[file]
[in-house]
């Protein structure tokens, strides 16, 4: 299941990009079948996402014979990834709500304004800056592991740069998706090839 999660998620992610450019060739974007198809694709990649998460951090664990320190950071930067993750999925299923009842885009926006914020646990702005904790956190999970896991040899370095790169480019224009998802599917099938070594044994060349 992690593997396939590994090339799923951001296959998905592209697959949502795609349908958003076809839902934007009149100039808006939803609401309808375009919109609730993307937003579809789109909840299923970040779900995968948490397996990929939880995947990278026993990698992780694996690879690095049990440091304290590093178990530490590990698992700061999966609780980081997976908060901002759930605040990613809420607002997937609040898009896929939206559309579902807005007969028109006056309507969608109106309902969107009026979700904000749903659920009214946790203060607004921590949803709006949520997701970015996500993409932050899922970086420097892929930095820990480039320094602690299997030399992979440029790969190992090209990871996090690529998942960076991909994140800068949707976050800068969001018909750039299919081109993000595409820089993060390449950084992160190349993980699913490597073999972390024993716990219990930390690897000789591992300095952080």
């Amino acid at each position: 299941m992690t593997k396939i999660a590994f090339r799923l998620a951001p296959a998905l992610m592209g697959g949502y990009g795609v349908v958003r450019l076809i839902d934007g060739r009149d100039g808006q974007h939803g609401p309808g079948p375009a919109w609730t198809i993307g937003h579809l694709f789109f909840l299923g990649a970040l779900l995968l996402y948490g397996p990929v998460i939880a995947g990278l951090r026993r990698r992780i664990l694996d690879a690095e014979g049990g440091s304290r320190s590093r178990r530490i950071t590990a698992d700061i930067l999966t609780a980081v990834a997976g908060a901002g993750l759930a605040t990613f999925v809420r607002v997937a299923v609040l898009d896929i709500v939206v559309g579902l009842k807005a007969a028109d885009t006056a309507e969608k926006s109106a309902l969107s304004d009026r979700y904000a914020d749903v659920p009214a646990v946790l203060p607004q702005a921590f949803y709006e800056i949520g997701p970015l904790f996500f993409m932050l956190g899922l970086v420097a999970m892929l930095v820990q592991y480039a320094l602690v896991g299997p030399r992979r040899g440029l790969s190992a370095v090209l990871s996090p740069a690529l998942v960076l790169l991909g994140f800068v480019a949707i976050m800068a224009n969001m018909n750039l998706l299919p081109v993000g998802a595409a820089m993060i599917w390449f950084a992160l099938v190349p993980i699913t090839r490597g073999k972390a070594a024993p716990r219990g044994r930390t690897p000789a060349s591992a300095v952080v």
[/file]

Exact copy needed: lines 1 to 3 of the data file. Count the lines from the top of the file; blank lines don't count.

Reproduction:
[in-house]
């Protein structure tokens, strides 16, 4: 299941990009079948996402014979990834709500304004800056592991740069998706090839 999660998620992610450019060739974007198809694709990649998460951090664990320190950071930067993750999925299923009842885009926006914020646990702005904790956190999970896991040899370095790169480019224009998802599917099938070594044994060349 992690593997396939590994090339799923951001296959998905592209697959949502795609349908958003076809839902934007009149100039808006939803609401309808375009919109609730993307937003579809789109909840299923970040779900995968948490397996990929939880995947990278026993990698992780694996690879690095049990440091304290590093178990530490590990698992700061999966609780980081997976908060901002759930605040990613809420607002997937609040898009896929939206559309579902807005007969028109006056309507969608109106309902969107009026979700904000749903659920009214946790203060607004921590949803709006949520997701970015996500993409932050899922970086420097892929930095820990480039320094602690299997030399992979440029790969190992090209990871996090690529998942960076991909994140800068949707976050800068969001018909750039299919081109993000595409820089993060390449950084992160190349993980699913490597073999972390024993716990219990930390690897000789591992300095952080």
């Amino acid at each position: 299941m992690t593997k396939i999660a590994f090339r799923l998620a951001p296959a998905l992610m592209g697959g949502y990009g795609v349908v958003r450019l076809i839902d934007g060739r009149d100039g808006q974007h939803g609401p309808g079948p375009a919109w609730t198809i993307g937003h579809l694709f789109f909840l299923g990649a970040l779900l995968l996402y948490g397996p990929v998460i939880a995947g990278l951090r026993r990698r992780i664990l694996d690879a690095e014979g049990g440091s304290r320190s590093r178990r530490i950071t590990a698992d700061i930067l999966t609780a980081v990834a997976g908060a901002g993750l759930a605040t990613f999925v809420r607002v997937a299923v609040l898009d896929i709500v939206v559309g579902l009842k807005a007969a028109d885009t006056a309507e969608k926006s109106a309902l969107s304004d009026r979700y904000a914020d749903v659920p009214a646990v946790l203060p607004q702005a921590f949803y709006e800056i949520g997701p970015l904790f996500f993409m932050l956190g899922l970086v420097a999970m892929l930095v820990q592991y480039a320094l602690v896991g299997p030399r992979r040899g440029l790969s190992a370095v090209l990871s996090p740069a690529l998942v960076l790169l991909g994140f800068v480019a949707i976050m800068a224009n969001m018909n750039l998706l299919p081109v993000g998802a595409a820089m993060i599917w390449f950084a992160l099938v190349p993980i699913t090839r490597g073999k972390a070594a024993p716990r219990g044994r930390t690897p000789a060349s591992a300095v952080v």